ARIZONA: Half of Arizona voters intend to vote ‘yes’ in favor of Proposition 205: The Arizona Legalization and Regulation of Marijuana Act, according to an Arizona Republic/Morrison/Cronkite News poll. Forty percent of voters oppose the initiative. The Act allows adults age 21 and older to possess and to privately consume and grow limited amounts of marijuana (up to one ounce of marijuana flower, up to five grams of marijuana concentrate, and/or the harvest from up to six plants) and provides regulations for a retail cannabis marketplace.

    CALIFORNIA: Numerous polls show strong support among Californians for Proposition 64: The Adult Use of Marijuana Act. In recent weeks, polling data compiled by the Public Policy Institute of California and the California Field Poll show the measure leading among voters by some 30 percentage points. Proposition 64 permits adults to legally grow (up to six plants) and possess personal use quantities of cannabis (up to one ounce of flower and/or up to eight grams of concentrate) while also licensing commercial cannabis production and retail sales. The measure prohibits localities from taking actions to infringe upon adults’ ability to possess and cultivate cannabis for non-commercial purposes. The initiative language specifies that it is not intended to “repeal, affect, restrict, or preempt … laws pertaining to the Compassionate Use Act of 1996.”

    MAINE: Fifty-three percent of voters support Question 1: The Marijuana Legalization Act, according to a September UNH Survey Center poll. Only 38 percent of respondents oppose it. The Act authorizes adults to obtain up to two and one-half ounces of cannabis from licensed facilities. Adults can also cultivate up to six plants and possess the harvest from those plants.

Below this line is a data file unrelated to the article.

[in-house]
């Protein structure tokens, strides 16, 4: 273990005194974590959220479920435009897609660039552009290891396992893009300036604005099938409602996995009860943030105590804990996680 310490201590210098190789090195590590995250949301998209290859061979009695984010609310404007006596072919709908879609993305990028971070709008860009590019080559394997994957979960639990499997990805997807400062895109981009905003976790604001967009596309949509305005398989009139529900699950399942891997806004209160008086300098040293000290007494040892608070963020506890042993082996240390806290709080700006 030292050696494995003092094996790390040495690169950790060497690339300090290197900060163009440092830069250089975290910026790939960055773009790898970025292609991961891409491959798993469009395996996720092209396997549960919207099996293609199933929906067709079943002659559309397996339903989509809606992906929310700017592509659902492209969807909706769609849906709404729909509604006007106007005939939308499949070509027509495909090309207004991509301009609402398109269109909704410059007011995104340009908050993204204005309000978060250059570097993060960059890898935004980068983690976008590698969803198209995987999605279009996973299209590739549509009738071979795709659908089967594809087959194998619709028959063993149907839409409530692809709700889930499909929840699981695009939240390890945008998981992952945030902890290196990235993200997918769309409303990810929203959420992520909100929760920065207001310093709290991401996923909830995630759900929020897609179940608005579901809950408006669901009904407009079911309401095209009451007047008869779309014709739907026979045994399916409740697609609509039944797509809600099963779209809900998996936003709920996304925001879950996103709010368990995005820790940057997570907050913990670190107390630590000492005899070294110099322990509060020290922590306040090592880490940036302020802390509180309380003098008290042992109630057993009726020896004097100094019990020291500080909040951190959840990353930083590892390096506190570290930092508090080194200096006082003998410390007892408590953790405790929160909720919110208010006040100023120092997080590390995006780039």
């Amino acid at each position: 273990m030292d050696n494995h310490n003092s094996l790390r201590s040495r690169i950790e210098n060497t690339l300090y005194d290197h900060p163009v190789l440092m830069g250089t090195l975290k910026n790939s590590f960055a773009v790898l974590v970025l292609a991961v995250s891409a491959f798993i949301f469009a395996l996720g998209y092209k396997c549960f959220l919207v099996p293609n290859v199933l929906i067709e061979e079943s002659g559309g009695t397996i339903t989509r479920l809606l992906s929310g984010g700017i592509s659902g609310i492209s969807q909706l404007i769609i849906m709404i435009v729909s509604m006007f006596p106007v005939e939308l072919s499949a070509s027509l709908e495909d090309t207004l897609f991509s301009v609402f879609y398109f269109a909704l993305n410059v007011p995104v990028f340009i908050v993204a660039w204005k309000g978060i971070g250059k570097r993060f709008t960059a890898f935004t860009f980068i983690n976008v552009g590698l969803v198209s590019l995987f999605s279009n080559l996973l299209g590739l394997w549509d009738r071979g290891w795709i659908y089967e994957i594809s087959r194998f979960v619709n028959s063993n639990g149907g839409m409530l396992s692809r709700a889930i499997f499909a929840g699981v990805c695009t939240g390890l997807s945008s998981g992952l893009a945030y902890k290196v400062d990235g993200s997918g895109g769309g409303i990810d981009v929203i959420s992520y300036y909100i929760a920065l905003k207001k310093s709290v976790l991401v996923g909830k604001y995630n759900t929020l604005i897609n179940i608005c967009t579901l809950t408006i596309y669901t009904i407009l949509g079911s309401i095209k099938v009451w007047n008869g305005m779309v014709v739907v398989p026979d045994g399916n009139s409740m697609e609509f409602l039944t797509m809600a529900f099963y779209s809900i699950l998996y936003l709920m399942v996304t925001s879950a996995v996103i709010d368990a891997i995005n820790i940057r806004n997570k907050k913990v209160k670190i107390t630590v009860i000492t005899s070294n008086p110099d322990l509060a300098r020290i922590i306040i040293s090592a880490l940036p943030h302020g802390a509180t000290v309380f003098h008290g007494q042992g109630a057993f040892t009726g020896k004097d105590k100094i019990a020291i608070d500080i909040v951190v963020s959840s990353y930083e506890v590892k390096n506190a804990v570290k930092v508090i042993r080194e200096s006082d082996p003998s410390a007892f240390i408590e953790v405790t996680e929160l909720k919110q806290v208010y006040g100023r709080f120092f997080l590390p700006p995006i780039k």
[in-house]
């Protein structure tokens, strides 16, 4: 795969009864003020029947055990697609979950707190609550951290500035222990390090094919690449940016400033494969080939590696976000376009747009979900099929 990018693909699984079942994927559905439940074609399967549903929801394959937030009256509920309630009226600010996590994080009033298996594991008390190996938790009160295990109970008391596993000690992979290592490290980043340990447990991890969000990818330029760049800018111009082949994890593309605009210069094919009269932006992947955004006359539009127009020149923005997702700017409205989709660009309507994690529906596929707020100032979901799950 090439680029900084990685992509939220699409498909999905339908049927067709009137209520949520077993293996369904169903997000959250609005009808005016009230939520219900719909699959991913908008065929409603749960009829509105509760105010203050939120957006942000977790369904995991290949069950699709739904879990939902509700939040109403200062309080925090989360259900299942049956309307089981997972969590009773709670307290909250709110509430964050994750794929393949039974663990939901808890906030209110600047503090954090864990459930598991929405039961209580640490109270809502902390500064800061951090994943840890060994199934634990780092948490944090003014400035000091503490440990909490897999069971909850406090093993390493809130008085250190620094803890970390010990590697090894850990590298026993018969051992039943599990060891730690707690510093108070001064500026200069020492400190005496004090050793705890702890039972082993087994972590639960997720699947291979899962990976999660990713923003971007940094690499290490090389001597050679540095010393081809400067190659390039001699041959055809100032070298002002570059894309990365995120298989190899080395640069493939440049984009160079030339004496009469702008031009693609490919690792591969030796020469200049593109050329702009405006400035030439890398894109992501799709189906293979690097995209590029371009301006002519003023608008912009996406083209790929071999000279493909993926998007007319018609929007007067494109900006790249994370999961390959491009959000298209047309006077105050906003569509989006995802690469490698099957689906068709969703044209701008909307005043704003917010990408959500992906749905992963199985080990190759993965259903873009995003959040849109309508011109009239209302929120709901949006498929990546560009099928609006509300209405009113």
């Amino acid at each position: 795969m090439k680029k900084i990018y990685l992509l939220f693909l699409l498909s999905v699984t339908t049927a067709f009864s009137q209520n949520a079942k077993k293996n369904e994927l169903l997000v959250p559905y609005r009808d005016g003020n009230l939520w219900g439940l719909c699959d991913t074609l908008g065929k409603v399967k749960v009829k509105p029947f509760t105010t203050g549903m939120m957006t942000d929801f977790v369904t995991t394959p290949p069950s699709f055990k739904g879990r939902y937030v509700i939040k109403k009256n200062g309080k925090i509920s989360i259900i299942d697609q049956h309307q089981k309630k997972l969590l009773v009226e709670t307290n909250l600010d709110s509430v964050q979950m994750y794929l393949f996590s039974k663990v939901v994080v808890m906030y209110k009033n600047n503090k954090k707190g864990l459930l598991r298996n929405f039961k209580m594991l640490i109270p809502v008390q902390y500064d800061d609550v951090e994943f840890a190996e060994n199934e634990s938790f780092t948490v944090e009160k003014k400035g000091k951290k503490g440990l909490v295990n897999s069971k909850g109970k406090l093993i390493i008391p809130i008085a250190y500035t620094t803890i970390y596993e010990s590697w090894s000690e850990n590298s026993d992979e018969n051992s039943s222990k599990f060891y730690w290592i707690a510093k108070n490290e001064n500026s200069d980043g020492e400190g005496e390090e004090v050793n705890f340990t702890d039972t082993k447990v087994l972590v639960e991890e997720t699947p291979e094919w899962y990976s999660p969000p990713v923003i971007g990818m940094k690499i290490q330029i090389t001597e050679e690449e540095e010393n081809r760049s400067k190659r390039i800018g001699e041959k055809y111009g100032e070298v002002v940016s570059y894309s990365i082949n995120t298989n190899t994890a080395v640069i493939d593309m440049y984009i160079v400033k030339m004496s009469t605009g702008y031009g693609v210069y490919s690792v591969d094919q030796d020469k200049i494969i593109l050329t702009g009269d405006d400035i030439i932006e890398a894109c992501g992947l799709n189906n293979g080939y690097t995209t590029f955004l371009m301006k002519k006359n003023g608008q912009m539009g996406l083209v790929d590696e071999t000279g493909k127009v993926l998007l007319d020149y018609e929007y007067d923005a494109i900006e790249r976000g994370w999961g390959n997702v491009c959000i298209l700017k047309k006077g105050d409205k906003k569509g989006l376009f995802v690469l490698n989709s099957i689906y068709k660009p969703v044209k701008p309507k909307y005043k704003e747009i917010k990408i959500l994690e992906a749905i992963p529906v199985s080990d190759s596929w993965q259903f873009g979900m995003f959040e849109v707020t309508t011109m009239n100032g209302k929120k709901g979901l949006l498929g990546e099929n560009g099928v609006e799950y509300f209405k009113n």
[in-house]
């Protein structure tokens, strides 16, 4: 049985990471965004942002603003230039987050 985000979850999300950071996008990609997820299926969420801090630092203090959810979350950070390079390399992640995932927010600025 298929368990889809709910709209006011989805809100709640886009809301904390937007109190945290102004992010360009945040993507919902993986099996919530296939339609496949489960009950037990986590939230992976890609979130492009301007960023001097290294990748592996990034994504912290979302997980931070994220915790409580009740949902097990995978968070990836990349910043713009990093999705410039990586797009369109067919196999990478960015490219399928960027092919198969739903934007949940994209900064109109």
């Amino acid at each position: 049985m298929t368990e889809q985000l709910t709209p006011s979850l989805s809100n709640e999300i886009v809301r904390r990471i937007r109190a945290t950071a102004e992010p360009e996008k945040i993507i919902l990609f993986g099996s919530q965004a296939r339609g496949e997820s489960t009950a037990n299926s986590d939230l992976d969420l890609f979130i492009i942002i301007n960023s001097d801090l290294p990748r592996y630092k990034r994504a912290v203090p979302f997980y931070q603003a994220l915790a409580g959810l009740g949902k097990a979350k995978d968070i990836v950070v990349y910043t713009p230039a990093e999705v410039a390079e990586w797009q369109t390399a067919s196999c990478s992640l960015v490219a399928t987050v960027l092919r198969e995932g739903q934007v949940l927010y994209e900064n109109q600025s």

MASSACHUSETTS: Voters back Question 4: The Regulation and Taxation of Marijuana Act by a margin of 53 percent to 40 percent, according to polling data released last week by WBZ-TV. The ballot measure permits adults to possess up to 10 ounces of cannabis and to grow up to six plants for non-commercial purposes. The measure also establishes regulations overseeing the commercial production and sale of the plant.

    NEVADA: Question 2: The Nevada Marijuana Legalization Initiative leads among Nevada voters by a margin of 57 percent to 33 percent, according to Suffolk University polling data released last week. The initiative states, “The People of the State of Nevada find and declare that the use of marijuana should be legal for persons 21 years of age or older, and its cultivation and sale should be regulated similar to other businesses.”

    For more information about these and other pending ballot initiatives, please see NORML’s Election 2016 page here.